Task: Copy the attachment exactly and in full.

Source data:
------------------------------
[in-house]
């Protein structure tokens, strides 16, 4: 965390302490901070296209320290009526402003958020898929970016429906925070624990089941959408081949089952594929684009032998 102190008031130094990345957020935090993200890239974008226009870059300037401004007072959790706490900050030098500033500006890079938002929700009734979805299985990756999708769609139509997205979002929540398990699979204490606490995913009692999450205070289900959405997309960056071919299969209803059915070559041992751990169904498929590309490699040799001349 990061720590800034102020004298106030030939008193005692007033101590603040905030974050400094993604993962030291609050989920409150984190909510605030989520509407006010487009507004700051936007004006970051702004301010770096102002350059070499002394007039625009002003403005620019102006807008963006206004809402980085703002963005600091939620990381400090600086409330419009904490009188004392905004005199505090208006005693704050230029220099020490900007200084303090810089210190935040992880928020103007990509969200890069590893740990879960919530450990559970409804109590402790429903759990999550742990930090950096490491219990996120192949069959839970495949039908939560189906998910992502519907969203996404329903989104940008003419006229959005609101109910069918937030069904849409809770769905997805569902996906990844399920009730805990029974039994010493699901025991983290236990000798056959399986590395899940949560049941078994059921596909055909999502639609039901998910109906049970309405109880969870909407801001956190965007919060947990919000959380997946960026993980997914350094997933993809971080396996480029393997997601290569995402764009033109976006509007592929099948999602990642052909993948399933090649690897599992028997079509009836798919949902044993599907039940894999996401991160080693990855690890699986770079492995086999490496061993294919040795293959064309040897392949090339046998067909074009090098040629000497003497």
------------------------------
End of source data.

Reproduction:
[in-house]
């Protein structure tokens, strides 16, 4: 965390302490901070296209320290009526402003958020898929970016429906925070624990089941959408081949089952594929684009032998 102190008031130094990345957020935090993200890239974008226009870059300037401004007072959790706490900050030098500033500006890079938002929700009734979805299985990756999708769609139509997205979002929540398990699979204490606490995913009692999450205070289900959405997309960056071919299969209803059915070559041992751990169904498929590309490699040799001349 990061720590800034102020004298106030030939008193005692007033101590603040905030974050400094993604993962030291609050989920409150984190909510605030989520509407006010487009507004700051936007004006970051702004301010770096102002350059070499002394007039625009002003403005620019102006807008963006206004809402980085703002963005600091939620990381400090600086409330419009904490009188004392905004005199505090208006005693704050230029220099020490900007200084303090810089210190935040992880928020103007990509969200890069590893740990879960919530450990559970409804109590402790429903759990999550742990930090950096490491219990996120192949069959839970495949039908939560189906998910992502519907969203996404329903989104940008003419006229959005609101109910069918937030069904849409809770769905997805569902996906990844399920009730805990029974039994010493699901025991983290236990000798056959399986590395899940949560049941078994059921596909055909999502639609039901998910109906049970309405109880969870909407801001956190965007919060947990919000959380997946960026993980997914350094997933993809971080396996480029393997997601290569995402764009033109976006509007592929099948999602990642052909993948399933090649690897599992028997079509009836798919949902044993599907039940894999996401991160080693990855690890699986770079492995086999490496061993294919040795293959064309040897392949090339046998067909074009090098040629000497003497």